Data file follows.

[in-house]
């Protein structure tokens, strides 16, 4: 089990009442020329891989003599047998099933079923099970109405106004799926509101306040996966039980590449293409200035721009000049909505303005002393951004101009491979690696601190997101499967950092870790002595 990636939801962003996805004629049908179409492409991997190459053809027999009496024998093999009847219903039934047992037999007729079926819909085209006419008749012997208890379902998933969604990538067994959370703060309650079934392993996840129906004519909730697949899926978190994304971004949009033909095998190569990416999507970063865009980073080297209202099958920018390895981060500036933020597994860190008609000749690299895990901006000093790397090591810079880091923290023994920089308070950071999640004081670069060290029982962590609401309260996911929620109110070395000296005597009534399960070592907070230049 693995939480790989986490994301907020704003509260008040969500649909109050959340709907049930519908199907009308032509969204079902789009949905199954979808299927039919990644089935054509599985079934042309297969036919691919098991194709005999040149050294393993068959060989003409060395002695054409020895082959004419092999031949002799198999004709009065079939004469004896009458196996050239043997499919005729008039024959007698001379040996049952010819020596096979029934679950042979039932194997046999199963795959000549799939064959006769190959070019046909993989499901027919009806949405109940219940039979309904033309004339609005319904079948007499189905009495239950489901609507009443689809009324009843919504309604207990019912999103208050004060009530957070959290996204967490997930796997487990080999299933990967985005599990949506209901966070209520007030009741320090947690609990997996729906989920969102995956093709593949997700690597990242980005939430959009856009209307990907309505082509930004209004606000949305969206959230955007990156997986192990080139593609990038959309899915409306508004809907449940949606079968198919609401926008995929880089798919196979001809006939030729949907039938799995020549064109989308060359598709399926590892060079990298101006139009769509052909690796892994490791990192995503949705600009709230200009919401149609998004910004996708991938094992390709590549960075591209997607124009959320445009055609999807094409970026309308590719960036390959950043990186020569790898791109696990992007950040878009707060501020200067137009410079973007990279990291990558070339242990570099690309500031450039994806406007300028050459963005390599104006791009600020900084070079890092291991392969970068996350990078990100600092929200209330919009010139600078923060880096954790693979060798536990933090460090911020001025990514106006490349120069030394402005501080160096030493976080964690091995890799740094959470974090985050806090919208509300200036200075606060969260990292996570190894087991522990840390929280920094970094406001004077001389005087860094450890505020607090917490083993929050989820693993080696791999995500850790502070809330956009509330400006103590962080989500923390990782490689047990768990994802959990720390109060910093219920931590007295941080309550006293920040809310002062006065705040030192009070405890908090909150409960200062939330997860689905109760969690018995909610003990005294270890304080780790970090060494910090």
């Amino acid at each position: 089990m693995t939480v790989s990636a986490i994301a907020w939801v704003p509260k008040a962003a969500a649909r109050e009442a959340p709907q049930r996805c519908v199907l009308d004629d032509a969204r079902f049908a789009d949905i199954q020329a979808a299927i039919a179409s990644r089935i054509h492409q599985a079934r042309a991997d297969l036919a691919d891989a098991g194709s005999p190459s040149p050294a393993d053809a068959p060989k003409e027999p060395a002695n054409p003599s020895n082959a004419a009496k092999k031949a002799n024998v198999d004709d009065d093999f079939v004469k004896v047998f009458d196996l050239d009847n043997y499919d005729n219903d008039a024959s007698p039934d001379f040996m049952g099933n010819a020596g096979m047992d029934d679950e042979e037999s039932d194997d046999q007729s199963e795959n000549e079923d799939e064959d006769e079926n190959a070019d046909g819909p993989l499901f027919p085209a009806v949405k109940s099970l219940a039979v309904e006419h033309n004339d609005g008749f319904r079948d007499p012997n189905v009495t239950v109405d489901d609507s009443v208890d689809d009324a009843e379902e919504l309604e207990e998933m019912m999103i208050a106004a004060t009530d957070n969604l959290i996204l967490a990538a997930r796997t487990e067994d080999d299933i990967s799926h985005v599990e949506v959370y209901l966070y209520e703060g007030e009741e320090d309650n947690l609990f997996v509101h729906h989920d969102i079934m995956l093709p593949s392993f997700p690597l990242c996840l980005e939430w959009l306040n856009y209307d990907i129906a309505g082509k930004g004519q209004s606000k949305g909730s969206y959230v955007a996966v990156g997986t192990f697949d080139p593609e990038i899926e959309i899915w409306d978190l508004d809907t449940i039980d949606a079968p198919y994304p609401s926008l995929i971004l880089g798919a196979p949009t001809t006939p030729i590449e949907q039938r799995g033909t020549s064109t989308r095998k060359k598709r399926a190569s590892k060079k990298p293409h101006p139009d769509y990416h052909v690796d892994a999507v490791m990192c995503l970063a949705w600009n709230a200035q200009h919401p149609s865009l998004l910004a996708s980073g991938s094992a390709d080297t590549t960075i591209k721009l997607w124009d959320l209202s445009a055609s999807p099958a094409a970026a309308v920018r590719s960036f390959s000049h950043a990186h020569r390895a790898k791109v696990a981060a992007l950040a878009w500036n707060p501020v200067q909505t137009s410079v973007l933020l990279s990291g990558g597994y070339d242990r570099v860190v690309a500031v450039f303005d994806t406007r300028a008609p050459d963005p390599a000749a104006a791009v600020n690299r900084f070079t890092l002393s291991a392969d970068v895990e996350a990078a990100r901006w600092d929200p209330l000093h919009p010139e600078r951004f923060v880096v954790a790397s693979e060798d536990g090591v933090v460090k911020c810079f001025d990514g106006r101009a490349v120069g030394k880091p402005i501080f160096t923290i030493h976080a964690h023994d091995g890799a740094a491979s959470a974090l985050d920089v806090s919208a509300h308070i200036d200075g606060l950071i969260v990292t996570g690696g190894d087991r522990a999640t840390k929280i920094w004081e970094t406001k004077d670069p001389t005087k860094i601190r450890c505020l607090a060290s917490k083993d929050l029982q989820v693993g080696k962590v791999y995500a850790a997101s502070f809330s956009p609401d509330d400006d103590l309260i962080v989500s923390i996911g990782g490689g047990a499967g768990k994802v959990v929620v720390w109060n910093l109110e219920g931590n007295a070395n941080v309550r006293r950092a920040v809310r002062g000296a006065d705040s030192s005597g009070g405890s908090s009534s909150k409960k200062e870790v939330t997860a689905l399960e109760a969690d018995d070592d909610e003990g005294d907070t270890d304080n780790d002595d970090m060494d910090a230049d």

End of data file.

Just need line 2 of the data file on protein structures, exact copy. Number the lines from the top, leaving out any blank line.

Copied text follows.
């Protein structure tokens, strides 16, 4: 089990009442020329891989003599047998099933079923099970109405106004799926509101306040996966039980590449293409200035721009000049909505303005002393951004101009491979690696601190997101499967950092870790002595 990636939801962003996805004629049908179409492409991997190459053809027999009496024998093999009847219903039934047992037999007729079926819909085209006419008749012997208890379902998933969604990538067994959370703060309650079934392993996840129906004519909730697949899926978190994304971004949009033909095998190569990416999507970063865009980073080297209202099958920018390895981060500036933020597994860190008609000749690299895990901006000093790397090591810079880091923290023994920089308070950071999640004081670069060290029982962590609401309260996911929620109110070395000296005597009534399960070592907070230049 693995939480790989986490994301907020704003509260008040969500649909109050959340709907049930519908199907009308032509969204079902789009949905199954979808299927039919990644089935054509599985079934042309297969036919691919098991194709005999040149050294393993068959060989003409060395002695054409020895082959004419092999031949002799198999004709009065079939004469004896009458196996050239043997499919005729008039024959007698001379040996049952010819020596096979029934679950042979039932194997046999199963795959000549799939064959006769190959070019046909993989499901027919009806949405109940219940039979309904033309004339609005319904079948007499189905009495239950489901609507009443689809009324009843919504309604207990019912999103208050004060009530957070959290996204967490997930796997487990080999299933990967985005599990949506209901966070209520007030009741320090947690609990997996729906989920969102995956093709593949997700690597990242980005939430959009856009209307990907309505082509930004209004606000949305969206959230955007990156997986192990080139593609990038959309899915409306508004809907449940949606079968198919609401926008995929880089798919196979001809006939030729949907039938799995020549064109989308060359598709399926590892060079990298101006139009769509052909690796892994490791990192995503949705600009709230200009919401149609998004910004996708991938094992390709590549960075591209997607124009959320445009055609999807094409970026309308590719960036390959950043990186020569790898791109696990992007950040878009707060501020200067137009410079973007990279990291990558070339242990570099690309500031450039994806406007300028050459963005390599104006791009600020900084070079890092291991392969970068996350990078990100600092929200209330919009010139600078923060880096954790693979060798536990933090460090911020001025990514106006490349120069030394402005501080160096030493976080964690091995890799740094959470974090985050806090919208509300200036200075606060969260990292996570190894087991522990840390929280920094970094406001004077001389005087860094450890505020607090917490083993929050989820693993080696791999995500850790502070809330956009509330400006103590962080989500923390990782490689047990768990994802959990720390109060910093219920931590007295941080309550006293920040809310002062006065705040030192009070405890908090909150409960200062939330997860689905109760969690018995909610003990005294270890304080780790970090060494910090």